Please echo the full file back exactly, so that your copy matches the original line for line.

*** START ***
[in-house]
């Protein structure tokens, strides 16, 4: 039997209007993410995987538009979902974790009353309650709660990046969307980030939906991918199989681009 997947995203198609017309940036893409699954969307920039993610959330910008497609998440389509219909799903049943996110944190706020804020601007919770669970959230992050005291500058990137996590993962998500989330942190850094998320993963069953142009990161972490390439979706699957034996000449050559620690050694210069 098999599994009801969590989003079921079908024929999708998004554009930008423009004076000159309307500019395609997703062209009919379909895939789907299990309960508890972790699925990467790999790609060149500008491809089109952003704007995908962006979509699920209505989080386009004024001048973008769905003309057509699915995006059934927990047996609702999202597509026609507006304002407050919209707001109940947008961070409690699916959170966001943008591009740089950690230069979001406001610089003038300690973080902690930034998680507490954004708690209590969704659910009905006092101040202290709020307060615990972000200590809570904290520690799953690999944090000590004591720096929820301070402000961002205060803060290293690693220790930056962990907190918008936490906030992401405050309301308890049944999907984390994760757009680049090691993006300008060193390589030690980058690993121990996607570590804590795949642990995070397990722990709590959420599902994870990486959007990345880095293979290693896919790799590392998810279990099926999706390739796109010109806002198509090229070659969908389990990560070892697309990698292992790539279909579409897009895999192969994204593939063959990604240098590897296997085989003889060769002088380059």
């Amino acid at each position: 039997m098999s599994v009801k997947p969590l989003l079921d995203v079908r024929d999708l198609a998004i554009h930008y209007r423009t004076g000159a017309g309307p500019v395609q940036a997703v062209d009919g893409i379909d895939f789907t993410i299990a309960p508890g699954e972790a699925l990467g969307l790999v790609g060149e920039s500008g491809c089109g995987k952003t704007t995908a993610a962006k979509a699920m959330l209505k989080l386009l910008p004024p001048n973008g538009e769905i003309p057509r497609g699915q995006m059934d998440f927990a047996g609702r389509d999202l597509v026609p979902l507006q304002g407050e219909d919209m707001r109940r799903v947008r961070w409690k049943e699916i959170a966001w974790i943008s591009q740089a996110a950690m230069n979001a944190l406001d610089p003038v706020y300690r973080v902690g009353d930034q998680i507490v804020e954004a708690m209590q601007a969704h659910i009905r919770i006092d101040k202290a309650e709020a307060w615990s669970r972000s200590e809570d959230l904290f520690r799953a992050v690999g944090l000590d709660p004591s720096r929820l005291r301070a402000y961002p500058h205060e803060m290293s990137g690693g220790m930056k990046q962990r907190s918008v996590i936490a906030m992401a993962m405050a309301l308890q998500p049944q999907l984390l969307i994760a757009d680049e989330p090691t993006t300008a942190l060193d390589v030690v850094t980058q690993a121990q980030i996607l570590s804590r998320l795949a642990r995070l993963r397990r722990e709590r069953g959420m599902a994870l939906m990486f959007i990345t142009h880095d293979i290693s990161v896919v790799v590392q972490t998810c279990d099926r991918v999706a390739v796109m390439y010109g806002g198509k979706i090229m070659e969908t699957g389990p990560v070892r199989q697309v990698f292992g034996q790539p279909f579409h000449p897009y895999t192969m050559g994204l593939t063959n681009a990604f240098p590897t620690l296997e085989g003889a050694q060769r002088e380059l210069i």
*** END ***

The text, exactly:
[in-house]
């Protein structure tokens, strides 16, 4: 039997209007993410995987538009979902974790009353309650709660990046969307980030939906991918199989681009 997947995203198609017309940036893409699954969307920039993610959330910008497609998440389509219909799903049943996110944190706020804020601007919770669970959230992050005291500058990137996590993962998500989330942190850094998320993963069953142009990161972490390439979706699957034996000449050559620690050694210069 098999599994009801969590989003079921079908024929999708998004554009930008423009004076000159309307500019395609997703062209009919379909895939789907299990309960508890972790699925990467790999790609060149500008491809089109952003704007995908962006979509699920209505989080386009004024001048973008769905003309057509699915995006059934927990047996609702999202597509026609507006304002407050919209707001109940947008961070409690699916959170966001943008591009740089950690230069979001406001610089003038300690973080902690930034998680507490954004708690209590969704659910009905006092101040202290709020307060615990972000200590809570904290520690799953690999944090000590004591720096929820301070402000961002205060803060290293690693220790930056962990907190918008936490906030992401405050309301308890049944999907984390994760757009680049090691993006300008060193390589030690980058690993121990996607570590804590795949642990995070397990722990709590959420599902994870990486959007990345880095293979290693896919790799590392998810279990099926999706390739796109010109806002198509090229070659969908389990990560070892697309990698292992790539279909579409897009895999192969994204593939063959990604240098590897296997085989003889060769002088380059």
């Amino acid at each position: 039997m098999s599994v009801k997947p969590l989003l079921d995203v079908r024929d999708l198609a998004i554009h930008y209007r423009t004076g000159a017309g309307p500019v395609q940036a997703v062209d009919g893409i379909d895939f789907t993410i299990a309960p508890g699954e972790a699925l990467g969307l790999v790609g060149e920039s500008g491809c089109g995987k952003t704007t995908a993610a962006k979509a699920m959330l209505k989080l386009l910008p004024p001048n973008g538009e769905i003309p057509r497609g699915q995006m059934d998440f927990a047996g609702r389509d999202l597509v026609p979902l507006q304002g407050e219909d919209m707001r109940r799903v947008r961070w409690k049943e699916i959170a966001w974790i943008s591009q740089a996110a950690m230069n979001a944190l406001d610089p003038v706020y300690r973080v902690g009353d930034q998680i507490v804020e954004a708690m209590q601007a969704h659910i009905r919770i006092d101040k202290a309650e709020a307060w615990s669970r972000s200590e809570d959230l904290f520690r799953a992050v690999g944090l000590d709660p004591s720096r929820l005291r301070a402000y961002p500058h205060e803060m290293s990137g690693g220790m930056k990046q962990r907190s918008v996590i936490a906030m992401a993962m405050a309301l308890q998500p049944q999907l984390l969307i994760a757009d680049e989330p090691t993006t300008a942190l060193d390589v030690v850094t980058q690993a121990q980030i996607l570590s804590r998320l795949a642990r995070l993963r397990r722990e709590r069953g959420m599902a994870l939906m990486f959007i990345t142009h880095d293979i290693s990161v896919v790799v590392q972490t998810c279990d099926r991918v999706a390739v796109m390439y010109g806002g198509k979706i090229m070659e969908t699957g389990p990560v070892r199989q697309v990698f292992g034996q790539p279909f579409h000449p897009y895999t192969m050559g994204l593939t063959n681009a990604f240098p590897t620690l296997e085989g003889a050694q060769r002088e380059l210069i």